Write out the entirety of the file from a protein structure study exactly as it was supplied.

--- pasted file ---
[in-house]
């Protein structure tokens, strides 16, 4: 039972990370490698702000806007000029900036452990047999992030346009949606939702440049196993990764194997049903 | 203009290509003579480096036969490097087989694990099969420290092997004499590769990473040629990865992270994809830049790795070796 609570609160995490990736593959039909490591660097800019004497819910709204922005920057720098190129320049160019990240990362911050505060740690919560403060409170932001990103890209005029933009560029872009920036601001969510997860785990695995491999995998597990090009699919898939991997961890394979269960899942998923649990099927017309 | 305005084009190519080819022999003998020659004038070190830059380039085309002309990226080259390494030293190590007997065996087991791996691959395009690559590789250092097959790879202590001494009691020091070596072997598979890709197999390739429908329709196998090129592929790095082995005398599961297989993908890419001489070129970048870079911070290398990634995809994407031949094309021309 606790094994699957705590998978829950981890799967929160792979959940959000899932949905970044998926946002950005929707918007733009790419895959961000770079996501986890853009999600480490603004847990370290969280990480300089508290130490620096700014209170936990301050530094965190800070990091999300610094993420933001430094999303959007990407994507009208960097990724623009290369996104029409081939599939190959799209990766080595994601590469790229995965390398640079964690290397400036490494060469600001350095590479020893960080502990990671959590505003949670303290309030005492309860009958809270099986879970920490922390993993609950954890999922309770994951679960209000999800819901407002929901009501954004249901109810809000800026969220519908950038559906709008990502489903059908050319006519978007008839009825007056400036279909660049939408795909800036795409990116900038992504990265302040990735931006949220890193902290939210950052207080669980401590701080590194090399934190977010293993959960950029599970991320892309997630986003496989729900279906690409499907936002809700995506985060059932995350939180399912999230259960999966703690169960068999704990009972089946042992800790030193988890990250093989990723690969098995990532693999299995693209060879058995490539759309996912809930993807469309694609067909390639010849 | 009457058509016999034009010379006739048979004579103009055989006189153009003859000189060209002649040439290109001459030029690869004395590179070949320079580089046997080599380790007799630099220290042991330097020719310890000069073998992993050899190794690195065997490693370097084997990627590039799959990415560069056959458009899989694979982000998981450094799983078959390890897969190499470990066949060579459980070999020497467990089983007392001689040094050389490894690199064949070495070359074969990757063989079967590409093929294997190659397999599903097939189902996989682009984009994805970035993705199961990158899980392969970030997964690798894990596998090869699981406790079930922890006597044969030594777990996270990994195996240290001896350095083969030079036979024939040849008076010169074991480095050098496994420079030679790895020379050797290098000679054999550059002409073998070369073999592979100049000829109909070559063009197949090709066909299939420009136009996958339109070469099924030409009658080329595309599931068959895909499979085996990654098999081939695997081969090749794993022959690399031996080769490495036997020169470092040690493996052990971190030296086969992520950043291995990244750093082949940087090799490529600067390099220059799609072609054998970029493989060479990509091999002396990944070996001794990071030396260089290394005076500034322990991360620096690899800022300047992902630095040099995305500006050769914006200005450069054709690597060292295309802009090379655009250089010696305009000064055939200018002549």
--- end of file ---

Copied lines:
[in-house]
């Protein structure tokens, strides 16, 4: 039972990370490698702000806007000029900036452990047999992030346009949606939702440049196993990764194997049903 | 203009290509003579480096036969490097087989694990099969420290092997004499590769990473040629990865992270994809830049790795070796 609570609160995490990736593959039909490591660097800019004497819910709204922005920057720098190129320049160019990240990362911050505060740690919560403060409170932001990103890209005029933009560029872009920036601001969510997860785990695995491999995998597990090009699919898939991997961890394979269960899942998923649990099927017309 | 305005084009190519080819022999003998020659004038070190830059380039085309002309990226080259390494030293190590007997065996087991791996691959395009690559590789250092097959790879202590001494009691020091070596072997598979890709197999390739429908329709196998090129592929790095082995005398599961297989993908890419001489070129970048870079911070290398990634995809994407031949094309021309 606790094994699957705590998978829950981890799967929160792979959940959000899932949905970044998926946002950005929707918007733009790419895959961000770079996501986890853009999600480490603004847990370290969280990480300089508290130490620096700014209170936990301050530094965190800070990091999300610094993420933001430094999303959007990407994507009208960097990724623009290369996104029409081939599939190959799209990766080595994601590469790229995965390398640079964690290397400036490494060469600001350095590479020893960080502990990671959590505003949670303290309030005492309860009958809270099986879970920490922390993993609950954890999922309770994951679960209000999800819901407002929901009501954004249901109810809000800026969220519908950038559906709008990502489903059908050319006519978007008839009825007056400036279909660049939408795909800036795409990116900038992504990265302040990735931006949220890193902290939210950052207080669980401590701080590194090399934190977010293993959960950029599970991320892309997630986003496989729900279906690409499907936002809700995506985060059932995350939180399912999230259960999966703690169960068999704990009972089946042992800790030193988890990250093989990723690969098995990532693999299995693209060879058995490539759309996912809930993807469309694609067909390639010849 | 009457058509016999034009010379006739048979004579103009055989006189153009003859000189060209002649040439290109001459030029690869004395590179070949320079580089046997080599380790007799630099220290042991330097020719310890000069073998992993050899190794690195065997490693370097084997990627590039799959990415560069056959458009899989694979982000998981450094799983078959390890897969190499470990066949060579459980070999020497467990089983007392001689040094050389490894690199064949070495070359074969990757063989079967590409093929294997190659397999599903097939189902996989682009984009994805970035993705199961990158899980392969970030997964690798894990596998090869699981406790079930922890006597044969030594777990996270990994195996240290001896350095083969030079036979024939040849008076010169074991480095050098496994420079030679790895020379050797290098000679054999550059002409073998070369073999592979100049000829109909070559063009197949090709066909299939420009136009996958339109070469099924030409009658080329595309599931068959895909499979085996990654098999081939695997081969090749794993022959690399031996080769490495036997020169470092040690493996052990971190030296086969992520950043291995990244750093082949940087090799490529600067390099220059799609072609054998970029493989060479990509091999002396990944070996001794990071030396260089290394005076500034322990991360620096690899800022300047992902630095040099995305500006050769914006200005450069054709690597060292295309802009090379655009250089010696305009000064055939200018002549």